wherein said circuit is capable of receiving said operating parameters from an external programming unit.
8. The utility meter interface unit as recited in claim 7, wherein all of said operation parameters for said functions are transmitted into the utility transmitting unit in one programming communication sequence.
9. The utility meter interface unit as recited in claim 7, further comprising:
a CPU operating according a stored control program; and
wherein the circuit is a radio frequency modulation section for modulating meter data signals into RF signals for transmission.
10. The utility meter interface unit recited in claim 9, wherein a first one of the two modulation types includes narrow frequency band signals and wherein a second one of the two modulation types includes frequency hopping spread spectrum signals that are transmitted by the radio frequency modulation section according to one of the stored parameters.
11. The utility meter interface unit as recited in claim 9, further comprising an optical port and wherein said operation parameters for said functions are transmitted into the utility transmitting unit through said optical port.
12. The utility meter interface unit as recited in claim 9, in combination with a laptop computer as the programming unit including a computer program wherein said operation parameters for said functions are transmitted into the utility meter interface unit.
13. The method as recited in claim 1, wherein a first one of the two modulation types includes narrow frequency band signals and wherein a second one of the two modulation types includes frequency hopping spread spectrum signals that are transmitted by a radio frequency modulation section according to one of the stored parameters.
14. The method as recited in claim 1, wherein the enclosure is at least one of a metal enclosure, a concrete enclosure and a plastic enclosure.
15. The utility meter interface unit as recited in claim 7, wherein the enclosure is at least one of a metal enclosure, a concrete enclosure and a plastic enclosure.
Description
TECHNICAL FIELD

This invention relates to automatic meter reading (AMR) systems, and in particular to utility meters using a radio transmitter for transmitting metering data signals to a radio receiver in a network for collecting utility metering data.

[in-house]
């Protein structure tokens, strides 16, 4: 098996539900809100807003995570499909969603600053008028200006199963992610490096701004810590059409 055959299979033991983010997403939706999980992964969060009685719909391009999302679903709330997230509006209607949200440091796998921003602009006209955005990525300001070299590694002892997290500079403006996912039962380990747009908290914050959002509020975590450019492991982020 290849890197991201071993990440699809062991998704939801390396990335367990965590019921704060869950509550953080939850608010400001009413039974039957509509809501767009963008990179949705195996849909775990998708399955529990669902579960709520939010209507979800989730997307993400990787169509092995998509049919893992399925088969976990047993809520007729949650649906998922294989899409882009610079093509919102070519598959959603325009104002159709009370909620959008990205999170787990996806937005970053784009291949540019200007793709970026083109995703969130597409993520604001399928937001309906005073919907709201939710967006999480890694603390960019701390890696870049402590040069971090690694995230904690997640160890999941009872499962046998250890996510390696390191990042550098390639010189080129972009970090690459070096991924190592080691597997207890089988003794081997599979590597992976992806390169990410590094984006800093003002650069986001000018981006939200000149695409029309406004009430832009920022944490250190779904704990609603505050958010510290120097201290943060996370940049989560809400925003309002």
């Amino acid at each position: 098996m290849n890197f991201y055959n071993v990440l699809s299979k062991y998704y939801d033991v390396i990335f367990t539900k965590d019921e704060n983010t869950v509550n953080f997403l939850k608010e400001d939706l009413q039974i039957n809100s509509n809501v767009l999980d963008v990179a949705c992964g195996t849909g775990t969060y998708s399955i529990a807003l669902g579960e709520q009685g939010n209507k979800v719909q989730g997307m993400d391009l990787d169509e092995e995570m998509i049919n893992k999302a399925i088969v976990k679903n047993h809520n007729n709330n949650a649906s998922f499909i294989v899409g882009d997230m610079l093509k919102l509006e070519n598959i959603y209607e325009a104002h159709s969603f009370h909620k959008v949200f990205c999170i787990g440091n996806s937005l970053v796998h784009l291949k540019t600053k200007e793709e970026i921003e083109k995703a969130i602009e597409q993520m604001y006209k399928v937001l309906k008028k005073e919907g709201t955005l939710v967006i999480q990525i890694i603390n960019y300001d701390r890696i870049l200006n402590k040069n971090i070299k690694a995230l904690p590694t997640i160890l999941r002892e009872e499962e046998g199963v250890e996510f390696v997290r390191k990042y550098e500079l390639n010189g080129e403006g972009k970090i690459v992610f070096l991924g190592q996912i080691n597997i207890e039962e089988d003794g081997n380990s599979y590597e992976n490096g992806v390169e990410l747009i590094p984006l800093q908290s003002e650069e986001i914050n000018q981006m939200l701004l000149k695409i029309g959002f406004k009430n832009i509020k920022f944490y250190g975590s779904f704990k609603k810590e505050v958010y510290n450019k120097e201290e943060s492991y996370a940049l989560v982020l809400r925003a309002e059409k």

DESCRIPTION OF THE BACKGROUND ART

Cerny et al., U.S. Pat. No. 5,298,894, discloses a mobile automatic meter reading (AMR) system in which a utility meter transmitter receives pulses from a pulse transducer installed on a utility meter and transmits radio frequency (RF) meter data signals to an RF collection unit in a drive-by vehicle. In these mobile AMR systems, a vehicle or a person on foot with an RF collection unit (a walk-by collection system) can move through a neighborhood and collect a large number of readings per hour without entering any of the property of the customers.

Gastouniotis et al., U.S. Pat. No. 4,940,976, discloses a communications network for transmitting data from a plurality of remote meters to a central station through a plurality of fixed receiving stations. In fixed receiver network systems today, the receiver units can be mounted on utility poles, inside of electric meters or in utility pedestals. In such systems, it is not necessary to provide people and equipment to travel through the areas where readings are to be collected. There are, however, other issues is locating receivers and providing other equipment, such as repeaters, to provide coverage of the entire geographic area being serviced.